FRONT PAGE / POSTS
Canadian Beer: Identity, Bottled
by Kathryn Borel| Toronto, Canada
Thursday, 30 December 2010
tags: americas, clients & brands, consumer culture, culture, making sense
Dionysus, the lovely Greek lad responsible for wine and madness, was what was known as a “god of epiphany” — as in, he took time out of his busy deific schedule to appear, in the flesh, to humans. And of course he would; drinking booze in correct amounts generally leads to all kinds of epiphanies.
Since 2000, Canada has had its own alcohol-incited epiphany, thanks to the Canadian division of the Molson Coors Brewing Company and its popular beer, Molson Canadian.
Molson Canadian is responsible for arguably the most ambitious campaign to create, and confirm, the Canadian identity — something that on a good day eludes easy definition, and on a bad day seems to barely exist at all. We have bland aesthetic signifiers: Our national symbol is a leaf, our national bird is the loon, there’s a moose on one side of our quarters and on the other side is the queen of another country.
But Molson tells a different story. In a series of quick, athletic cuts, the ad shows off Canada’s theatrical topographic beauty: a barren, rugged playground that only the godlike can navigate. The narrator explains, “It’s this land that shapes us.” Four ecstatic people sprint off the edge of a cliff, into a lake… “There’s a reason why we run off the dock instead of tippy-toe in. It’s because that water is frozen six months a year.” And, according to our “yeah, DUDE!” narrator, it’s not just the great outdoors we Canadians are chasing, it’s freedom itself.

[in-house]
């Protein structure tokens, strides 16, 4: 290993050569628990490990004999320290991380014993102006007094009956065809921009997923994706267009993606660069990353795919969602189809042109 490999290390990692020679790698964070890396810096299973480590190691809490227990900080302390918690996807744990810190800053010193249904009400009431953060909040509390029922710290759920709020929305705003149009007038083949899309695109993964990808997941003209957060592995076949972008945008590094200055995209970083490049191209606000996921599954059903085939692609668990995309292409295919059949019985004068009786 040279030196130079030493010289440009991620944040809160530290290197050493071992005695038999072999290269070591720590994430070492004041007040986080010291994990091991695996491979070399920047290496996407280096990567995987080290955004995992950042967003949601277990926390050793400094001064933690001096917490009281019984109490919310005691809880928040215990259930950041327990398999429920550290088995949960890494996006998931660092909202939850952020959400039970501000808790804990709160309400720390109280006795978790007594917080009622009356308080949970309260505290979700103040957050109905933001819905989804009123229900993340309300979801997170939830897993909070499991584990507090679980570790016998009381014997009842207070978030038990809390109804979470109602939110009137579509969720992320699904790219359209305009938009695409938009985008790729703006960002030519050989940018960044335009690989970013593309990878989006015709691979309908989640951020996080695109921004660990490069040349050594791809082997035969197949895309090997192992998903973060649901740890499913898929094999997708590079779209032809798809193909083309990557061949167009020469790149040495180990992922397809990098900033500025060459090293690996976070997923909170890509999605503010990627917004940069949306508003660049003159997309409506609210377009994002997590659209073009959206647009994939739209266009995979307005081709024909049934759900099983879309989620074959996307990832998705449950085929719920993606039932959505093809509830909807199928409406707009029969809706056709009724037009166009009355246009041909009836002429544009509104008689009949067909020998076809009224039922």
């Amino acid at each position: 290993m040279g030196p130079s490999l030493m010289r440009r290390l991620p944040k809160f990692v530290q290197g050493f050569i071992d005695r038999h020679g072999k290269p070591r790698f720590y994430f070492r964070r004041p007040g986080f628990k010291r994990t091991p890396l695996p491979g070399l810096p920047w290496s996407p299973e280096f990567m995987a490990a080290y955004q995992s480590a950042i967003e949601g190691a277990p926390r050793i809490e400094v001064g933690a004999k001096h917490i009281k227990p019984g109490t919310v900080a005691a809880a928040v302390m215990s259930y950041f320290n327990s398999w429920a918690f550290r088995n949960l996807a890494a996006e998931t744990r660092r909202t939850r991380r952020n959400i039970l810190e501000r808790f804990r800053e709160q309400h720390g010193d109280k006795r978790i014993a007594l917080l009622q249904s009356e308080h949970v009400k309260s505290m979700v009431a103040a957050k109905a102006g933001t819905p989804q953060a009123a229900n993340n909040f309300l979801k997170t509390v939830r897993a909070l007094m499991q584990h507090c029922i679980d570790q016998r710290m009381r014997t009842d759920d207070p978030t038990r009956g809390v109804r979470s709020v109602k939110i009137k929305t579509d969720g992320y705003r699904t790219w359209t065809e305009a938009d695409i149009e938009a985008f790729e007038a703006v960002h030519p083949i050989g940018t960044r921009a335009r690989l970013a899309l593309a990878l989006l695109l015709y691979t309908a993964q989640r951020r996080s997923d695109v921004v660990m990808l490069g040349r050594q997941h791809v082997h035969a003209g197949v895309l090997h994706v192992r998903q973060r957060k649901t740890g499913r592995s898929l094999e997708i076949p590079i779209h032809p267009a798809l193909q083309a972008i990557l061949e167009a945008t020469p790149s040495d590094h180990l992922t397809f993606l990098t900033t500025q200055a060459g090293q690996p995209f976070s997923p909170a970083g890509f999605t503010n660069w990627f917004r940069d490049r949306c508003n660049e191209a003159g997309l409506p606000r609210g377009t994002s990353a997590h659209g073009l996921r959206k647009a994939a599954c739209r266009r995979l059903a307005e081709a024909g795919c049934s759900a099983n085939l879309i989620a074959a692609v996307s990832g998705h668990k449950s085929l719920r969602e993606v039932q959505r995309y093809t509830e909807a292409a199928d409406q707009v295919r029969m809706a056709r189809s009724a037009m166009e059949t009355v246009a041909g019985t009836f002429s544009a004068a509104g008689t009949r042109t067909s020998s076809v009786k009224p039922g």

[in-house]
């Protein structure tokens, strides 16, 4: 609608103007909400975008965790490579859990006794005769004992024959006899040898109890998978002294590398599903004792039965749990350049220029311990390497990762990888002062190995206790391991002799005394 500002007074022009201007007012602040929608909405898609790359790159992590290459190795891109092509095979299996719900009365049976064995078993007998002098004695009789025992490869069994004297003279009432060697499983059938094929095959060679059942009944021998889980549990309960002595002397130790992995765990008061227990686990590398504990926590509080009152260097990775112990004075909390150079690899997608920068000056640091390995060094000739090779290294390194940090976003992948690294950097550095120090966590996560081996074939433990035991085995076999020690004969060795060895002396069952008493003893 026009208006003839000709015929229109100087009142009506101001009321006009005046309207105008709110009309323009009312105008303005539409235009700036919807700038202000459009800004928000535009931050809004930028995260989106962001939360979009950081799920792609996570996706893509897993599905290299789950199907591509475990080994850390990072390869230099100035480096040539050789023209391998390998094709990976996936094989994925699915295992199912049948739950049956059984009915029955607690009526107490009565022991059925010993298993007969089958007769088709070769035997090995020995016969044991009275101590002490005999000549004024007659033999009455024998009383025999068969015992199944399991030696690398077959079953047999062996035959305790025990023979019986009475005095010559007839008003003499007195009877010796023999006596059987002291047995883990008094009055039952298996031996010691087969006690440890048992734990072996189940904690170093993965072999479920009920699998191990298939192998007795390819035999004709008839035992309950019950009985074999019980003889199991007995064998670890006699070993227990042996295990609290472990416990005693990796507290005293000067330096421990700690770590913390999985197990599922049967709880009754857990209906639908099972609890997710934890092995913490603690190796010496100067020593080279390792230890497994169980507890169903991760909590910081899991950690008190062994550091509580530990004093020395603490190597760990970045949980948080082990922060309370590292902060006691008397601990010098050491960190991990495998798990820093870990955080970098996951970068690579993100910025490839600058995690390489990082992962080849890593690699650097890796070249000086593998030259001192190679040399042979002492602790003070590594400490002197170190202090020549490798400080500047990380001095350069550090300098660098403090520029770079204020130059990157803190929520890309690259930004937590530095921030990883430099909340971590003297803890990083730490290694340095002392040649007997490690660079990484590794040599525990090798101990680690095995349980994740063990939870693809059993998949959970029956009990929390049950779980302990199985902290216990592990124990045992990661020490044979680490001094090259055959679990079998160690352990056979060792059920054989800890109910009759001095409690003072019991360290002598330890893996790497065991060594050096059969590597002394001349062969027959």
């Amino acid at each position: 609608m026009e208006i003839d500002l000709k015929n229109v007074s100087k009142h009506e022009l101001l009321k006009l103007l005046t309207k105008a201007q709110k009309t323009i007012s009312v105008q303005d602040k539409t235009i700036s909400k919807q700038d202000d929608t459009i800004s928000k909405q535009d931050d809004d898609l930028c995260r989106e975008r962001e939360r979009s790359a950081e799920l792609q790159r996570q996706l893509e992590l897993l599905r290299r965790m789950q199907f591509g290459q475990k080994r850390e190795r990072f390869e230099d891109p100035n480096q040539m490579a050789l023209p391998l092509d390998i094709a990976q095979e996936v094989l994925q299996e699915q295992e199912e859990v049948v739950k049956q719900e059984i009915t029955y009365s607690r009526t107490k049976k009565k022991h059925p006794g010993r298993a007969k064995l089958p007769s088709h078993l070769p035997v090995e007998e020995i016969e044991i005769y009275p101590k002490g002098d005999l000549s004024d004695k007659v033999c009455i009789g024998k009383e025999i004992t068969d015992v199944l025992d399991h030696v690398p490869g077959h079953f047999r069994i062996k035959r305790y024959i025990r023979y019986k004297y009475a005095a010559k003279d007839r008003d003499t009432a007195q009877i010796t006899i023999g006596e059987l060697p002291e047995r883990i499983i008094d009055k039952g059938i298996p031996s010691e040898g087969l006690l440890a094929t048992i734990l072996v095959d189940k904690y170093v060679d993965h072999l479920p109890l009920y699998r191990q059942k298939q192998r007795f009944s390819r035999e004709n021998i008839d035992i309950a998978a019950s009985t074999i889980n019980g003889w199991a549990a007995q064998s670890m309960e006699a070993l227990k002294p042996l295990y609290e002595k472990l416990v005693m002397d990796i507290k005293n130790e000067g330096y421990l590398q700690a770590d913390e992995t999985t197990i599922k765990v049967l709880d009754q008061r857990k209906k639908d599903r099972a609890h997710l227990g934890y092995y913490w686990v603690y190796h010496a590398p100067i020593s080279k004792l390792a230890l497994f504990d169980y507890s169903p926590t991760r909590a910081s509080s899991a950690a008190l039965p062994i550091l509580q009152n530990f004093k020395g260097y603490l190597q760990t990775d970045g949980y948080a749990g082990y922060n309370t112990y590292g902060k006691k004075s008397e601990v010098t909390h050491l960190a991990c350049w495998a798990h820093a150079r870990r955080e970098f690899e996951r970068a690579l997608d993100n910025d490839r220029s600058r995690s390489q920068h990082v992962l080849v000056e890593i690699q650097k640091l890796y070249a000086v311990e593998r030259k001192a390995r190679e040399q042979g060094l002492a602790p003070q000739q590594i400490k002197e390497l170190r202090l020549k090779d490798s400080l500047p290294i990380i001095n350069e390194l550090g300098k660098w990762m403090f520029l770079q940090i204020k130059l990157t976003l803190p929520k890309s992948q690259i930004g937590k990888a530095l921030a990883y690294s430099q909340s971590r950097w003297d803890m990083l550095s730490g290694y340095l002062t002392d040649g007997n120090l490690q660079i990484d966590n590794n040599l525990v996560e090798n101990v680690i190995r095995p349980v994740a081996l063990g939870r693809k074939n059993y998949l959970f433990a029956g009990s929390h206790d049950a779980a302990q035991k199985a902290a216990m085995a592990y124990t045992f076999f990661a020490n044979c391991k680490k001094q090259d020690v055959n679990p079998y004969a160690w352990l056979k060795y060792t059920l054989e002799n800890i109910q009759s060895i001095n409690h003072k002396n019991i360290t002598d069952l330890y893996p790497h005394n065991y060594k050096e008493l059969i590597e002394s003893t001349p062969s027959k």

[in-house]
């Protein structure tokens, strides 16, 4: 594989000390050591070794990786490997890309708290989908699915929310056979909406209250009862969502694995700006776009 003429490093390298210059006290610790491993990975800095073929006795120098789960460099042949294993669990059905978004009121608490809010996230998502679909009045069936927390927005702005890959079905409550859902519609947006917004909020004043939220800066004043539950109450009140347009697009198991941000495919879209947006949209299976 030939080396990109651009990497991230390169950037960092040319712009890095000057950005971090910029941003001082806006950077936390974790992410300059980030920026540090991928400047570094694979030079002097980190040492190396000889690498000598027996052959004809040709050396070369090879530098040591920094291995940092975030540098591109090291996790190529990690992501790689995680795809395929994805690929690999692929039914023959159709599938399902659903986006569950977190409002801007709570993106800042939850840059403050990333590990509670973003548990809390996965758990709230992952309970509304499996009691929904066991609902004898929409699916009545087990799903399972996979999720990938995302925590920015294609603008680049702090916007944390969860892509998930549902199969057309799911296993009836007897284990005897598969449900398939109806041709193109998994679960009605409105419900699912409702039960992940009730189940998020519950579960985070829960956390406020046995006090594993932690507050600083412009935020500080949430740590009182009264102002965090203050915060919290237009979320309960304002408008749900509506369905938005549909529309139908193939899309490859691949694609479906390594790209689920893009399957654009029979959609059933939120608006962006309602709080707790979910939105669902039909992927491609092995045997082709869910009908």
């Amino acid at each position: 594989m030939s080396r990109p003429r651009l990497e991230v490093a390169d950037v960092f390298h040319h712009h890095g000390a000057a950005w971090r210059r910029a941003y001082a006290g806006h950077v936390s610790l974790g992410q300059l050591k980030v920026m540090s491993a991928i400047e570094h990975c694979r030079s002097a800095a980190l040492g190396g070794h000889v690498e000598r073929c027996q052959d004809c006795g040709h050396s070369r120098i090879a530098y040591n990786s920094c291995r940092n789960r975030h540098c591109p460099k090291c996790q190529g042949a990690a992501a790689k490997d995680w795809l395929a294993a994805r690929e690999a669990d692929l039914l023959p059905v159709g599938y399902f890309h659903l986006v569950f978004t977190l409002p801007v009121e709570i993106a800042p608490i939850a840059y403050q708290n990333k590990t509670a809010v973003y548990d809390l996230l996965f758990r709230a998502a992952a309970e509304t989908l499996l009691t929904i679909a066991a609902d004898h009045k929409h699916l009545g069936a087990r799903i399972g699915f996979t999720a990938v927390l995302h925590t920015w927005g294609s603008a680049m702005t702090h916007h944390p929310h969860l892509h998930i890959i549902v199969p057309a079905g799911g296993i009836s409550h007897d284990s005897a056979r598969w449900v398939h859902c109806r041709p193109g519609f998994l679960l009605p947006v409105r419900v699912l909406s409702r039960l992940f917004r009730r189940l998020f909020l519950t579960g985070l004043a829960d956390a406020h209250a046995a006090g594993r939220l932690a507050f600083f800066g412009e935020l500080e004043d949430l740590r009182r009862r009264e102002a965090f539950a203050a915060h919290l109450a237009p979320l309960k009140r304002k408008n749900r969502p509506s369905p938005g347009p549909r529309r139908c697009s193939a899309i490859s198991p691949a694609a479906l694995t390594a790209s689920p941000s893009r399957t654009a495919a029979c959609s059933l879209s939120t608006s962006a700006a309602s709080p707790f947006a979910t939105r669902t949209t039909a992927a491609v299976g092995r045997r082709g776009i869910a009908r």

It’s the kind of self-mythology one associates with America, not timid ol’ peacekeeping Canada, the country with tidy cities where people apologize for just about everything.
In fact, the ad is so concerned with kicking up some nationalistic spirit that the mention of the actual product comes at 0:47, almost as an afterthought. “There’s a beer that comes from the same land that we let loose on, and it’s proved to be as clean, crisp and fresh as the country it comes from.”
There’s no doubt that the ads have done their job. The grandfather of the campaign was the legendary (in Canada) “I Am Canadian” advertisement that depicted a character called Joe Canada doing a rant on the finer points of being Canadian. “I’m not a lumberjack, or a fur trader. And I don’t live in an igloo or eat blubber or own a dog sled… I believe in peacekeeping, not policing, diversity, not assimilation and that the beaver is a truly proud and noble animal.” It remains one of the — if not the — most famous television ad in Canadian television history.
And, fittingly, it was announced just this week that Jeff Douglas, the actor who plays Joe Canada, will take over as the co-host of the Canadian Broadcasting Corporation’s flagship radio program, As It Happens. Perhaps his experience in beer-based pride-mongering will give Canadians a cleaner, crisper, more refreshing take on themselves… With only 5% alcohol, and no aftertaste.